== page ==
As he grows accustom to something new he will get used to the idea of something on his back. After he's conditioned he will be able to carry things he needs for his hike.

The normal dog has sensitive pads on his feet unless he is accustomed to being outdoors on a regular basis.

Please realize that being in a yard all day doesn't compare with hiking in the wilderness for extended periods of time.

This is where the canine hiking boots come in. They just slip over the paw and protect the pads from the terrain and the hot ground.

I have to admit that I have tried boots on my Chihuahua. Kya immediately freezes her body up as if she is paralyzed.

Once in the "I'm not doing this mode" there isn't going to be any walking or even any moving as long as they are on her feet.

One more tip before you head out for your first hike. Don't feed your canine partner before you leave. It's not a good idea to hike on a full stomach.

I won't go over what you need to bring for yourself, but the supplies you need to take for your dog consist of:

• Gauze bandages

• Ace bandage

• Athletic tape

• Good quality lead

• Identification

• Antiseptic cream

• Tweezers

• Collapsible cloth water bowl

• Plenty of fresh water (for you both)

• Small towel

• Small scissors

• Day's worth of food

As you pack for yourself it is important to bring a means of communication with you. Also bring a flashlight just in case you get lost.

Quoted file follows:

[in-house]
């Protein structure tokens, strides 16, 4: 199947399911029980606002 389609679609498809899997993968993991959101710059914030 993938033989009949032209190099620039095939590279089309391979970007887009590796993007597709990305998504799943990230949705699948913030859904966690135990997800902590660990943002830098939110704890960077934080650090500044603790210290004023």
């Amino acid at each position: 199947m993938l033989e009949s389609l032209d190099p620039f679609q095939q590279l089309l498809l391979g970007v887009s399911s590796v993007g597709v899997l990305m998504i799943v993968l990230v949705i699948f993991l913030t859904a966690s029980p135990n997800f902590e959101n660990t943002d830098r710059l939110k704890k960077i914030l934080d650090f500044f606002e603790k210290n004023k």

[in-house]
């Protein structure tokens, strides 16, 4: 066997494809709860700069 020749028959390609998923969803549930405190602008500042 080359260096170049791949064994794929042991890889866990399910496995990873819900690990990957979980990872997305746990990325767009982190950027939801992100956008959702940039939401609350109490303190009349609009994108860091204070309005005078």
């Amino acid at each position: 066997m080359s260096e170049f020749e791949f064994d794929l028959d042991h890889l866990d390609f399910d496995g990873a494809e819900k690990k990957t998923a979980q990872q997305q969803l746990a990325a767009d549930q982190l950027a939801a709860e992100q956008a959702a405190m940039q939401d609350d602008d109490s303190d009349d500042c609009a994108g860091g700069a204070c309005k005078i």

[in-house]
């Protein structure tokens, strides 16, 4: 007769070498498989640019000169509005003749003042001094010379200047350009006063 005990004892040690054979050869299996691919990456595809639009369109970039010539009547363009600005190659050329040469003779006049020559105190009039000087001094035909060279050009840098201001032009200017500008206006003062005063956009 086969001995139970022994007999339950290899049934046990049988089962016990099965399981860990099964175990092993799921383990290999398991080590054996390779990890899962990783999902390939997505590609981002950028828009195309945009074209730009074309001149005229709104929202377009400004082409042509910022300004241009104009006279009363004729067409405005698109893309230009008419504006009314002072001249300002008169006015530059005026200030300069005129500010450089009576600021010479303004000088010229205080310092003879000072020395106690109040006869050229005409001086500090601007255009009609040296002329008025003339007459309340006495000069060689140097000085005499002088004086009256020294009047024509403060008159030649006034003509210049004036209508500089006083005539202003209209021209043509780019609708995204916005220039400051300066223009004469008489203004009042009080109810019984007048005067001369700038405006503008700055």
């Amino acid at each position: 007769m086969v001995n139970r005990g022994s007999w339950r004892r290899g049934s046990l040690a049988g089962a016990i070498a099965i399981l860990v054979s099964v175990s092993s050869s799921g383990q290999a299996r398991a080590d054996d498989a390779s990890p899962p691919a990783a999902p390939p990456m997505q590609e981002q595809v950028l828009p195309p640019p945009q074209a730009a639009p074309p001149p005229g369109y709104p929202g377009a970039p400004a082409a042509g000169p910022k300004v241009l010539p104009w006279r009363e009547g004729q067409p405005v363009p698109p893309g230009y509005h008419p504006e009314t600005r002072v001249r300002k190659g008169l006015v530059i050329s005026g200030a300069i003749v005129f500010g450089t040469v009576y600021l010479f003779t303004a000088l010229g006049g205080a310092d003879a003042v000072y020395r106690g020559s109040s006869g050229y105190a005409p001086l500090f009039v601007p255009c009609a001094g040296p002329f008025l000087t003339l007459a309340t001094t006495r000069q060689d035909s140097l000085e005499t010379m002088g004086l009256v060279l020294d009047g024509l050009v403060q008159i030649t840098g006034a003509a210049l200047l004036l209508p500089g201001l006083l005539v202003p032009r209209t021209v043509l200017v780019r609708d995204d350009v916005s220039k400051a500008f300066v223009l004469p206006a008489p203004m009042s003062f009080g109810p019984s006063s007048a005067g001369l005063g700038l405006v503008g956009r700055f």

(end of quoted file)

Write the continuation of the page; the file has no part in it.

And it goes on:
Cell phones work great in most areas, but you will also need a backup plan in case reception is poor.

Even if you feel you don't need one, a walking stick is highly recommended in case you happen to encounter an unwanted predator.

Tell someone where you are going to be hiking and what time you expect to return home. Call them if your plans change. Keeping someone else informed can be very useful in case you get lost or in trouble.

There's just one more warning before you and your canine friend head out into the wilderness.

Streams, rivers and beds of cool fresh water may be present along your hike. They seem so inviting. For everyone's sake use the water you have taken with you.

The surface water which includes rapid flowing streams and rivers may be infested with Giardia.

These microscopic protozoa which can't be seen with the naked eye can play havoc on the intestinal system of humans and animals alike.

Giardia can create an almost crippling case of diarrhea for you and your pet. Be safe, not sorry.

This water can also be contaminated with algae, pollutants and many other things that are very hard on digestive systems.

Happy hiking! I'll be waiting back at the shelter with a nice cold ice tea for you.

Come in and share your adventure with me.